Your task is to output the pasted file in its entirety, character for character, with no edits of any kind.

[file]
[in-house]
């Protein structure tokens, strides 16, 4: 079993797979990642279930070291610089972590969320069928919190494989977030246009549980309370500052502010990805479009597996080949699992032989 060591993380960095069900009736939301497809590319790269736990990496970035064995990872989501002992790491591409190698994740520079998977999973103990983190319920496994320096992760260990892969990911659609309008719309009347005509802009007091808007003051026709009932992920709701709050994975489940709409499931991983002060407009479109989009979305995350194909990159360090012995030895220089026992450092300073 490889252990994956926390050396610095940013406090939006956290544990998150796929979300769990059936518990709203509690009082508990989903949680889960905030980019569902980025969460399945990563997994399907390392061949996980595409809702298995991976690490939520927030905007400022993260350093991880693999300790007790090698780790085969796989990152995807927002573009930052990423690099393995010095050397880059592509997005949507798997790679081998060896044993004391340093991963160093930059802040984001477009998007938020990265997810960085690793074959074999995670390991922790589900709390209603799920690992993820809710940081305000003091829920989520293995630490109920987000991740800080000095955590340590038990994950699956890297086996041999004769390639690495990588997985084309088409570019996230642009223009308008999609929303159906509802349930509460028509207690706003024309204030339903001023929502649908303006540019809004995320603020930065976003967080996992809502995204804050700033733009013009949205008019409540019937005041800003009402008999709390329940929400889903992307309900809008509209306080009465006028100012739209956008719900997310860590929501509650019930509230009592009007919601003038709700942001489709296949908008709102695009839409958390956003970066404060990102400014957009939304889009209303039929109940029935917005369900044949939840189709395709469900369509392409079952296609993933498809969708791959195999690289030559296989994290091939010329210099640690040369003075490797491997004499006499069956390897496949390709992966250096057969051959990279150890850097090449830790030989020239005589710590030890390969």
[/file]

[in-house]
């Protein structure tokens, strides 16, 4: 079993797979990642279930070291610089972590969320069928919190494989977030246009549980309370500052502010990805479009597996080949699992032989 060591993380960095069900009736939301497809590319790269736990990496970035064995990872989501002992790491591409190698994740520079998977999973103990983190319920496994320096992760260990892969990911659609309008719309009347005509802009007091808007003051026709009932992920709701709050994975489940709409499931991983002060407009479109989009979305995350194909990159360090012995030895220089026992450092300073 490889252990994956926390050396610095940013406090939006956290544990998150796929979300769990059936518990709203509690009082508990989903949680889960905030980019569902980025969460399945990563997994399907390392061949996980595409809702298995991976690490939520927030905007400022993260350093991880693999300790007790090698780790085969796989990152995807927002573009930052990423690099393995010095050397880059592509997005949507798997790679081998060896044993004391340093991963160093930059802040984001477009998007938020990265997810960085690793074959074999995670390991922790589900709390209603799920690992993820809710940081305000003091829920989520293995630490109920987000991740800080000095955590340590038990994950699956890297086996041999004769390639690495990588997985084309088409570019996230642009223009308008999609929303159906509802349930509460028509207690706003024309204030339903001023929502649908303006540019809004995320603020930065976003967080996992809502995204804050700033733009013009949205008019409540019937005041800003009402008999709390329940929400889903992307309900809008509209306080009465006028100012739209956008719900997310860590929501509650019930509230009592009007919601003038709700942001489709296949908008709102695009839409958390956003970066404060990102400014957009939304889009209303039929109940029935917005369900044949939840189709395709469900369509392409079952296609993933498809969708791959195999690289030559296989994290091939010329210099640690040369003075490797491997004499006499069956390897496949390709992966250096057969051959990279150890850097090449830790030989020239005589710590030890390969």